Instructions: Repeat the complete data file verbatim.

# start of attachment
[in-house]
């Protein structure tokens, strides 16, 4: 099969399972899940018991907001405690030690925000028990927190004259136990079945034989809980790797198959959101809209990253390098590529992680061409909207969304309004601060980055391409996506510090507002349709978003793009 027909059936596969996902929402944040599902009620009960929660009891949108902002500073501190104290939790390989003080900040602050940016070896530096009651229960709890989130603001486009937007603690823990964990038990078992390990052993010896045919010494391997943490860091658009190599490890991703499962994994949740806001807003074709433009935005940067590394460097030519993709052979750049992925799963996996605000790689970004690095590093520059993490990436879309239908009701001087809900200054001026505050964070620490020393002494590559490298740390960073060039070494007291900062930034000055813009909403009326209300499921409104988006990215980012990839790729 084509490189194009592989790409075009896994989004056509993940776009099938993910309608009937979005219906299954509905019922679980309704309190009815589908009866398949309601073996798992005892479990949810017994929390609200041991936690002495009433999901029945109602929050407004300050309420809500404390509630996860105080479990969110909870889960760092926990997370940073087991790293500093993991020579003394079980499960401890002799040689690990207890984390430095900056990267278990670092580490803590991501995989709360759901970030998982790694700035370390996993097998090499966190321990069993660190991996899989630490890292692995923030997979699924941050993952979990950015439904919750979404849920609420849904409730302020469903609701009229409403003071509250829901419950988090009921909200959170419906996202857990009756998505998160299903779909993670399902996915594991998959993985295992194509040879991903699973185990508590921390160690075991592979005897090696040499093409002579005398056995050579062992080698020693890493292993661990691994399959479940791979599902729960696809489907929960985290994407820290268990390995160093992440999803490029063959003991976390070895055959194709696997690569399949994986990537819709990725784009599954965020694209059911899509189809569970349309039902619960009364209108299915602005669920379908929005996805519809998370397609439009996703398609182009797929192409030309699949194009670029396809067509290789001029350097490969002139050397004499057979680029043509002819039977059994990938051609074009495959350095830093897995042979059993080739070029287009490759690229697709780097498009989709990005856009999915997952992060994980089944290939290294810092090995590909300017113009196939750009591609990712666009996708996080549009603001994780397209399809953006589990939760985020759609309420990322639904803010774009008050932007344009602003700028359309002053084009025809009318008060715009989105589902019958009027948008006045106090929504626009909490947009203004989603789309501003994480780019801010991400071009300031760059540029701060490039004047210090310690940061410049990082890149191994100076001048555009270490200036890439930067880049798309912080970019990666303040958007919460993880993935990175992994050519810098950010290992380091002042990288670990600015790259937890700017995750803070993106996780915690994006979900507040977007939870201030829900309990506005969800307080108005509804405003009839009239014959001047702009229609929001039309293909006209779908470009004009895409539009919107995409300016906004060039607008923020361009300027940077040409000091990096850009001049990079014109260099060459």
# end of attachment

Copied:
[in-house]
């Protein structure tokens, strides 16, 4: 099969399972899940018991907001405690030690925000028990927190004259136990079945034989809980790797198959959101809209990253390098590529992680061409909207969304309004601060980055391409996506510090507002349709978003793009 027909059936596969996902929402944040599902009620009960929660009891949108902002500073501190104290939790390989003080900040602050940016070896530096009651229960709890989130603001486009937007603690823990964990038990078992390990052993010896045919010494391997943490860091658009190599490890991703499962994994949740806001807003074709433009935005940067590394460097030519993709052979750049992925799963996996605000790689970004690095590093520059993490990436879309239908009701001087809900200054001026505050964070620490020393002494590559490298740390960073060039070494007291900062930034000055813009909403009326209300499921409104988006990215980012990839790729 084509490189194009592989790409075009896994989004056509993940776009099938993910309608009937979005219906299954509905019922679980309704309190009815589908009866398949309601073996798992005892479990949810017994929390609200041991936690002495009433999901029945109602929050407004300050309420809500404390509630996860105080479990969110909870889960760092926990997370940073087991790293500093993991020579003394079980499960401890002799040689690990207890984390430095900056990267278990670092580490803590991501995989709360759901970030998982790694700035370390996993097998090499966190321990069993660190991996899989630490890292692995923030997979699924941050993952979990950015439904919750979404849920609420849904409730302020469903609701009229409403003071509250829901419950988090009921909200959170419906996202857990009756998505998160299903779909993670399902996915594991998959993985295992194509040879991903699973185990508590921390160690075991592979005897090696040499093409002579005398056995050579062992080698020693890493292993661990691994399959479940791979599902729960696809489907929960985290994407820290268990390995160093992440999803490029063959003991976390070895055959194709696997690569399949994986990537819709990725784009599954965020694209059911899509189809569970349309039902619960009364209108299915602005669920379908929005996805519809998370397609439009996703398609182009797929192409030309699949194009670029396809067509290789001029350097490969002139050397004499057979680029043509002819039977059994990938051609074009495959350095830093897995042979059993080739070029287009490759690229697709780097498009989709990005856009999915997952992060994980089944290939290294810092090995590909300017113009196939750009591609990712666009996708996080549009603001994780397209399809953006589990939760985020759609309420990322639904803010774009008050932007344009602003700028359309002053084009025809009318008060715009989105589902019958009027948008006045106090929504626009909490947009203004989603789309501003994480780019801010991400071009300031760059540029701060490039004047210090310690940061410049990082890149191994100076001048555009270490200036890439930067880049798309912080970019990666303040958007919460993880993935990175992994050519810098950010290992380091002042990288670990600015790259937890700017995750803070993106996780915690994006979900507040977007939870201030829900309990506005969800307080108005509804405003009839009239014959001047702009229609929001039309293909006209779908470009004009895409539009919107995409300016906004060039607008923020361009300027940077040409000091990096850009001049990079014109260099060459």